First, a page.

Li Zeng

Li Zeng
Harvard University | Harvard · Department of Earth and Planetary Sciences

Ph.D., M.A., B.S.

About

31
Publications
4,577
Reads
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1,269
Citations
Introduction
As Simons Postdoctoral Fellow in the Department of Earth and Planetary Sciences at Harvard University, I have been working with my mentor Professor Stein B. Jacobsen and my former PhD advisor Professor Dimitar D. Sasselov on interior structure, chemistry, and evolution of solid exoplanets.
Additional affiliations
June 2015 - present
Harvard University
Position
  • Simons Postdoctoral Fellow
Description
  • Simons Postdoctoral Fellow (Simons Collaboration on the Origins of Life) Research focus on Interior Structure, Chemistry, and Evolution of Earth-like Solid Exoplanets.
January 2012 - May 2012
Harvard University
Position
  • Head of Department
Description
  • Harvard Undergraduate General Education Course: “Science of the Physical Universe 30: Life as a Planetary Phenomenon”. Instructor: Dimitar Sasselov.
January 2011 - May 2011
Harvard University
Position
  • Professor
Description
  • Harvard Undergraduate General Education Course: “Science of the Physical Universe 30: Life as a Planetary Phenomenon”. Instructor: Dimitar Sasselov.
Education
July 2009 - May 2011
Harvard University
Field of study
  • Astronomy & Astrophysics
July 2009 - May 2015
Harvard University
Field of study
  • Astronomy & Astrophysics
August 2006 - June 2009

Publications

Publications (31)
Preprint
Full-text available
We present the detection of neutral helium at 10833A in the atmosphere of WASP-52b and tentative evidence of helium in the atmosphere of the grazing WASP-177b, using high-resolution observations acquired with the NIRSPEC instrument on the Keck II telescope. We detect excess absorption by helium in WASP-52b's atmosphere of $3.44 \pm 0.31$% ($11\sigm...
Article
We present mass and radius measurements of K2-79b and K2-222b, two transiting exoplanets orbiting active G-type stars observed with HARPS-N and K2. Their respective 10.99 day and 15.39 day orbital periods fall near periods of signals induced by stellar magnetic activity. The two signals might therefore interfere and lead to an inaccurate estimate o...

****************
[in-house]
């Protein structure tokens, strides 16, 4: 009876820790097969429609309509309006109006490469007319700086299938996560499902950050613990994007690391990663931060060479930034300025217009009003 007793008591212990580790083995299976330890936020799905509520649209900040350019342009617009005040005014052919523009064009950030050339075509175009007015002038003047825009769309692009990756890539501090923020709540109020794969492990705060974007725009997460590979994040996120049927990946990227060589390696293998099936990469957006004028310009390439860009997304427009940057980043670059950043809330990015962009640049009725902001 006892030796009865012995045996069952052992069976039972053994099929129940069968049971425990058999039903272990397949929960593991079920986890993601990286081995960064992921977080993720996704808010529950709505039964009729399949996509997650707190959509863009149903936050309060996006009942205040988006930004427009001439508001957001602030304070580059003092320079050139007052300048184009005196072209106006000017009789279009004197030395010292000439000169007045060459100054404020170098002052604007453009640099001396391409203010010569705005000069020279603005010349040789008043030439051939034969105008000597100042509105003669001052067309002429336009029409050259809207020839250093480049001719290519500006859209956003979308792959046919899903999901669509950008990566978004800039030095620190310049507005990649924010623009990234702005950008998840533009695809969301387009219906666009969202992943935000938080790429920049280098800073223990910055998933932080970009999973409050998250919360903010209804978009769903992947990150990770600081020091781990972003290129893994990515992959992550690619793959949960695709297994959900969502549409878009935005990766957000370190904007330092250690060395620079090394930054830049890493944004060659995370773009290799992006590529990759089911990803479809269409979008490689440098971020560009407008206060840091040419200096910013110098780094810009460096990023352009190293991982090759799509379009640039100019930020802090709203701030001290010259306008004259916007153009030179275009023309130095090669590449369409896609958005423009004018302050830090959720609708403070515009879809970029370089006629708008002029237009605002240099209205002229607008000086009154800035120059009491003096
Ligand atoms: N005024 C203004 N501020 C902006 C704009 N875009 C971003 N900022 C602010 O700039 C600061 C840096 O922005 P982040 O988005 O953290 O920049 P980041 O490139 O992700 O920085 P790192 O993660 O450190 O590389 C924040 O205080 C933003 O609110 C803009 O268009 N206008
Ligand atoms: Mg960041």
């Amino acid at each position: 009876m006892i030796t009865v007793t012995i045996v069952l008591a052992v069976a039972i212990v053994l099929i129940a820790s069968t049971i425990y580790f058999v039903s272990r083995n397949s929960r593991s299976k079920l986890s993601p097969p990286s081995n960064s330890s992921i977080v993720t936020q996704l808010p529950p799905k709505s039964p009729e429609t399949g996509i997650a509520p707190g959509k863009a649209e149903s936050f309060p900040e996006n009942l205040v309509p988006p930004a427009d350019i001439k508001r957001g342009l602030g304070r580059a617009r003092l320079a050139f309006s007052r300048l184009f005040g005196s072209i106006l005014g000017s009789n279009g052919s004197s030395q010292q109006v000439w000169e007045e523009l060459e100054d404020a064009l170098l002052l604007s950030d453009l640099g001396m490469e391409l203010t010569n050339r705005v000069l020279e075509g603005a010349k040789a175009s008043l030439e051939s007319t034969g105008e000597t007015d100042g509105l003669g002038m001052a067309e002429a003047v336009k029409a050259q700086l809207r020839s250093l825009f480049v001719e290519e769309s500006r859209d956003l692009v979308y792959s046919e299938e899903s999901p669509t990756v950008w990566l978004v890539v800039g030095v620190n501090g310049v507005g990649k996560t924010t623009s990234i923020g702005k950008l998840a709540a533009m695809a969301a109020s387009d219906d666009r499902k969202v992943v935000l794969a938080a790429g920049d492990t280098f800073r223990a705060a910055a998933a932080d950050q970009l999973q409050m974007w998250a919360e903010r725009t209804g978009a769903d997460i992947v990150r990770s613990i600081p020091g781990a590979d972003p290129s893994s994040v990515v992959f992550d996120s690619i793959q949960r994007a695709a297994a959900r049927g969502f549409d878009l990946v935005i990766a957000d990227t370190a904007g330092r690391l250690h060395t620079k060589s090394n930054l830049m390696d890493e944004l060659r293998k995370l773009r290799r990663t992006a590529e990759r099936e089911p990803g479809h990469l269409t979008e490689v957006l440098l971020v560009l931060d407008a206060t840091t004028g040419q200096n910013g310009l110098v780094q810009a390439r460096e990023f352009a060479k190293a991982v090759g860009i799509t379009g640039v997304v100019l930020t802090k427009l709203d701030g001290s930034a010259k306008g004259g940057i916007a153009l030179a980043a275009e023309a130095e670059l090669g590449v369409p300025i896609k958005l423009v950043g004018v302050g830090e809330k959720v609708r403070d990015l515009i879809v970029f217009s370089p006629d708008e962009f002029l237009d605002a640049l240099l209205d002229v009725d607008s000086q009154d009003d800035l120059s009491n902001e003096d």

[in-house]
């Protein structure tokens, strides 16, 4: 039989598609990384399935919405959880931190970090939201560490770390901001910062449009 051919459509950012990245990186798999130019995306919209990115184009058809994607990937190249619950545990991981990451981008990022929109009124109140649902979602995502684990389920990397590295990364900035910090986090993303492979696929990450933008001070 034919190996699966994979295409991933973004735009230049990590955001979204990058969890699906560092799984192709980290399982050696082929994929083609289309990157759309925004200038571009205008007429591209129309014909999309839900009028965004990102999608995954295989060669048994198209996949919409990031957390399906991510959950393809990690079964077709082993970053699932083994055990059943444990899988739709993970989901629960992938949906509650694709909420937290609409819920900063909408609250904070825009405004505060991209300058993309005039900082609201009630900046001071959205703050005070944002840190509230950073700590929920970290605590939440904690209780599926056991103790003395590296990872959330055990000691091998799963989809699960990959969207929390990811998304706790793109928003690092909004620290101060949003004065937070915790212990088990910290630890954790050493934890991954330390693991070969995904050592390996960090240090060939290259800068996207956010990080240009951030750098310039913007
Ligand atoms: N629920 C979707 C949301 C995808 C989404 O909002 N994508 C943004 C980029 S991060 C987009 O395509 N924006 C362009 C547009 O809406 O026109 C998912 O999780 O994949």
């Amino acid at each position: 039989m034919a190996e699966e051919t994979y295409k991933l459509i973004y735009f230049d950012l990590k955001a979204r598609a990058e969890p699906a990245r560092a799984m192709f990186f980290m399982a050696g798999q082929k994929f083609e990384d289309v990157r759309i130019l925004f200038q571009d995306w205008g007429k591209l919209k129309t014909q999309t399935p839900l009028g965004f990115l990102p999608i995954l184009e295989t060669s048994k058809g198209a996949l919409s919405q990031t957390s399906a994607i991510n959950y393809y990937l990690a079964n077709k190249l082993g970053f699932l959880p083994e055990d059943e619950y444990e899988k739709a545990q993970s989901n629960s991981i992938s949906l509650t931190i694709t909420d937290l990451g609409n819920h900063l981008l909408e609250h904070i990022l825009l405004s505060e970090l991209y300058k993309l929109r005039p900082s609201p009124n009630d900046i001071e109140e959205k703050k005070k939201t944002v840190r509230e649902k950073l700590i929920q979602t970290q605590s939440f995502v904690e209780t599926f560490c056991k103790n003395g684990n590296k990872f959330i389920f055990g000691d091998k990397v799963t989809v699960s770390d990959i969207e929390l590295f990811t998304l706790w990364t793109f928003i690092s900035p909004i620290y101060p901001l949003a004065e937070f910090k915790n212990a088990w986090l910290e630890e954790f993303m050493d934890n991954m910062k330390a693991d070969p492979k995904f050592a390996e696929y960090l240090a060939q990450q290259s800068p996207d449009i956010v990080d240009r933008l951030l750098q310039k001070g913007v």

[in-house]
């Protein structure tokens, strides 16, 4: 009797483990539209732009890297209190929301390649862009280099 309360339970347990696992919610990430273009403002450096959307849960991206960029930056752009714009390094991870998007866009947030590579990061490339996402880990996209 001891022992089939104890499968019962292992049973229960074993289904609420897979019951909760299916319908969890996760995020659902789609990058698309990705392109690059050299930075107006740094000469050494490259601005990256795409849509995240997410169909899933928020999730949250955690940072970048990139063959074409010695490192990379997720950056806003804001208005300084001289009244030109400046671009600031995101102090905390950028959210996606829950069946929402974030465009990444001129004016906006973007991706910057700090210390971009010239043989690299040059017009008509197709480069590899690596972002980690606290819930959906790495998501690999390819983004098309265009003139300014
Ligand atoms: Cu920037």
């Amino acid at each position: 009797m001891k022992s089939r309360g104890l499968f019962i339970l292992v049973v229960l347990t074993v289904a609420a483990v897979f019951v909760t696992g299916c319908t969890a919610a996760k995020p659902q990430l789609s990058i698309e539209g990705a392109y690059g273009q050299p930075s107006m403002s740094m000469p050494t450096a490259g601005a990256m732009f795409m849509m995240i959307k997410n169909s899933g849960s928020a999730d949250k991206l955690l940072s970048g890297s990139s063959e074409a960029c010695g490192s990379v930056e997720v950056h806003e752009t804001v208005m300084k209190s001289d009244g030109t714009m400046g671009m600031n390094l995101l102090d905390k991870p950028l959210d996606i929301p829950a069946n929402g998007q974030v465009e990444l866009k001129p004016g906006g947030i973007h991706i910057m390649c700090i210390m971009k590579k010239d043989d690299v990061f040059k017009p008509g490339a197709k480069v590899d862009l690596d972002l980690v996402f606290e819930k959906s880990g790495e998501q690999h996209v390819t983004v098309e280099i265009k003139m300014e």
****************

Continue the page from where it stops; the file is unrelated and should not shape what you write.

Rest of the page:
Preprint
Full-text available
Recent astronomical observations obtained with the Kepler and TESS missions and their related ground-based follow-ups revealed an abundance of exoplanets with a size intermediate between Earth and Neptune. A low occurrence rate of planets has been identified at around twice the size of Earth, known as the exoplanet radius gap or radius valley. We e...
Article
Full-text available
Recent astronomical observations obtained with the Kepler and TESS missions and their related ground-based follow-ups revealed an abundance of exoplanets with a size intermediate between Earth and Neptune (1 R ⊕ ≤ R ≤ 4 R ⊕ ). A low occurrence rate of planets has been identified at around twice the size of Earth (2 × R ⊕ ), known as the exoplanet r...
Preprint
Full-text available
We present mass and radius measurements of K2-79b and K2-222b, two transiting exoplanets orbiting active G-type stars. Their respective 10.99d and 15.39d orbital periods fall near periods of signals induced by stellar magnetic activity. The two signals might therefore interfere and lead to an inaccurate estimate of exoplanet mass. We present a meth...
Preprint